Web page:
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Let's (not) talk about sex

BREAK out the vanilla sarsaparilla! The word misogyny was barely mentioned in Australia's House of Pain today.

Christopher Pyne, for whom too much is never enough, managed to spit the word once, but whatever he was trying to say was promptly swallowed by Labor's Anthony Albanese moving that he no longer be heard.

Australia's parliamentarians had scared themselves witless with a word that has had half the country scrambling for a dictionary.

Worse, just when the shouting had settled to a dull moan, an alleged comedian had managed to push the language alarm to code red with an alleged joke that fell flatter than a stale beer at a union smoko.

After a week of Labor accusing Tony Abbott of rampant sexism and the Abbott troops dishing it back over the government's unfortunate choice of a texting Speaker, the Prime Minister and several senior colleagues dragged themselves to a dinner organised by the CFMEU in Parliament House on Wednesday evening.

The star turn was a wisecracker rejoicing in the stage name Fair Go For Billionaires. Ms Gillard and several colleagues, happily for them, had left before Fair Go let fly with a "joke" that would make a Peter Slipper text message blush.

It concerned Abbott and his chief of staff, Peta Credlin, and was so odious — and defamatory — no sensible newspaper would repeat it.

Treasurer Wayne Swan, Trade Minister Craig Emerson and Housing Minister Brendan O'Connor were unfortunate enough to have remained in the audience. They recognised they were in a pickle only slightly less appalling than if they had blundered in to an Alan Jones prawn night.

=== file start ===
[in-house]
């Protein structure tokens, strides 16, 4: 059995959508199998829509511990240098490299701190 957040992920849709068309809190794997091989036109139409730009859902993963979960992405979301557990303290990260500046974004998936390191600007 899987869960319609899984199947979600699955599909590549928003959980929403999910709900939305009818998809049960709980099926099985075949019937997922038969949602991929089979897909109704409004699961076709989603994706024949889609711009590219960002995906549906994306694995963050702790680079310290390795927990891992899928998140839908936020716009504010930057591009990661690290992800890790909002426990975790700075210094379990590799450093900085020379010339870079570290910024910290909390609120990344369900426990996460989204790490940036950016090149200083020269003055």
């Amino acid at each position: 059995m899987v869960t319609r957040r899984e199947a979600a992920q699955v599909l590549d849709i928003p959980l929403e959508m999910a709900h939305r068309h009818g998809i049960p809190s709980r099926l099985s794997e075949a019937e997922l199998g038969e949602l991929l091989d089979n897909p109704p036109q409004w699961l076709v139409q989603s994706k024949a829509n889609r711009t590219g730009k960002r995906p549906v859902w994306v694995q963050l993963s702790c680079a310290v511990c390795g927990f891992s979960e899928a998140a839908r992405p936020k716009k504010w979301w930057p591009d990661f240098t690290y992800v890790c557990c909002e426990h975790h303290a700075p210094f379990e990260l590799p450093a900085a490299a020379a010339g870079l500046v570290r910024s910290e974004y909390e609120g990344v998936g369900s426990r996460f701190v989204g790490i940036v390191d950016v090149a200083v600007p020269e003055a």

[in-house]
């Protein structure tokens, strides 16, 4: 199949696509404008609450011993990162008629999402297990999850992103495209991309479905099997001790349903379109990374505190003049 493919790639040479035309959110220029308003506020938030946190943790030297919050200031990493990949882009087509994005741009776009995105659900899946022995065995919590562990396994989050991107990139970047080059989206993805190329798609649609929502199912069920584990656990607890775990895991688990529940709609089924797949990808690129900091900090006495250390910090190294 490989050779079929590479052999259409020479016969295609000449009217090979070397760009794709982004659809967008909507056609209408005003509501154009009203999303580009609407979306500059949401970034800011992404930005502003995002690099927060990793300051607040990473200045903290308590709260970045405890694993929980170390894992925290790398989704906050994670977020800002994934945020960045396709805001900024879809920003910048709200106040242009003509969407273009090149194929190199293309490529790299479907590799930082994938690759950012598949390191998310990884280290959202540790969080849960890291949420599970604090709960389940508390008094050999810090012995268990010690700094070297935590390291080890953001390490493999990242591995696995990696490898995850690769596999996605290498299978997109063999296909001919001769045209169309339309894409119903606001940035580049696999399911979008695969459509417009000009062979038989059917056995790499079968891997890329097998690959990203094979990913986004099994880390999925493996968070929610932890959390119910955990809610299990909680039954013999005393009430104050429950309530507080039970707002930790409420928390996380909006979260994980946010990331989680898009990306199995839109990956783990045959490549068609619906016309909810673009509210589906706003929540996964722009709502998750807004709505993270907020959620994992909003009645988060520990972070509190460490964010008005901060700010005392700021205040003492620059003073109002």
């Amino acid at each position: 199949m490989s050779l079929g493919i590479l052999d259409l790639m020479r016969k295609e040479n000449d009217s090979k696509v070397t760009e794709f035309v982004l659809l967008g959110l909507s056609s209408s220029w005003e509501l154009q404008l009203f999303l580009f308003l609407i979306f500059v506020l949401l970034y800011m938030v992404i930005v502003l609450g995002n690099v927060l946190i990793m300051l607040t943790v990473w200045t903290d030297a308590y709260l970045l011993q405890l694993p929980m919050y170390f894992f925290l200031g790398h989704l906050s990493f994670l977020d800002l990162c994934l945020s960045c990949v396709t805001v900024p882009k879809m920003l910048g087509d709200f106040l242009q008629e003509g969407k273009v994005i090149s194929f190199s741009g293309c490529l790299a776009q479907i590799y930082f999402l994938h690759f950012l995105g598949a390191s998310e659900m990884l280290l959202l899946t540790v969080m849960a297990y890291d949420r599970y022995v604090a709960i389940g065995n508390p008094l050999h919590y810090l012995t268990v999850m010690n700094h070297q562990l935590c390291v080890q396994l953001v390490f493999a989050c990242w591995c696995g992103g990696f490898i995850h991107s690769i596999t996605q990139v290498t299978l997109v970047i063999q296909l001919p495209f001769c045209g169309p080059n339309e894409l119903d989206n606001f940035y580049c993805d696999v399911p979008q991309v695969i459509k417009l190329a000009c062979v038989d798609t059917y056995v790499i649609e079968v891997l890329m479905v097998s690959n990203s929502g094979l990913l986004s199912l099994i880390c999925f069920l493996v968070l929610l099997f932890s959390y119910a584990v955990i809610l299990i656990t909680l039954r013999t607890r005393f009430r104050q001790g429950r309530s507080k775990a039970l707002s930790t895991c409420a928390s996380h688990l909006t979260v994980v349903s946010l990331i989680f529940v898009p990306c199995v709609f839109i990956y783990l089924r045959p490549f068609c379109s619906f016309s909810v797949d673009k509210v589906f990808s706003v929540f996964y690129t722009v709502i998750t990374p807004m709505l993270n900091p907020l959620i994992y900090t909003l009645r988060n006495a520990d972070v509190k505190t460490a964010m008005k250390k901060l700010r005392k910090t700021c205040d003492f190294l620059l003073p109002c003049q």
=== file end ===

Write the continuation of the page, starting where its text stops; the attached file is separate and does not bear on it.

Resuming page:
As word of the horror slowly seeped out, Ms Gillard and her team went on to the highest alert to distance themselves from Fair Go's loathsome view of humour. Ms Gillard called the CFMEU's national secretary declaring the comments so offensive and so wrong they should never have been made.

CFMEU officials said that if they'd known such a jape was to be made, they'd have torn Fair Go off the stage before he got to it.

The agency representing Fair Go, Manic Studios (of course) issued a grovelling apology to Abbott and Ms Credlin, pleading "poor judgment" and offering that "the joke was a last-minute inclusion and crossed the line".

Liberal Senator Eric Abetz suggested Ms Gillard arrange a boycott of CFMEU publications — the sort of thing that had happened to Jones and his radio show after his bout of septic mouth.

By question time, no one was joking about anything and most of the hollering was confined to safe old standards like the carbon tax and employment figures. The Coalition tried to revive the Slipper text affair, but it never got off the ground.

Fair Go had finally killed any appetite for jibes about misogyny in the House of Pain. For which, perhaps, he ought to receive some credit. Or not.

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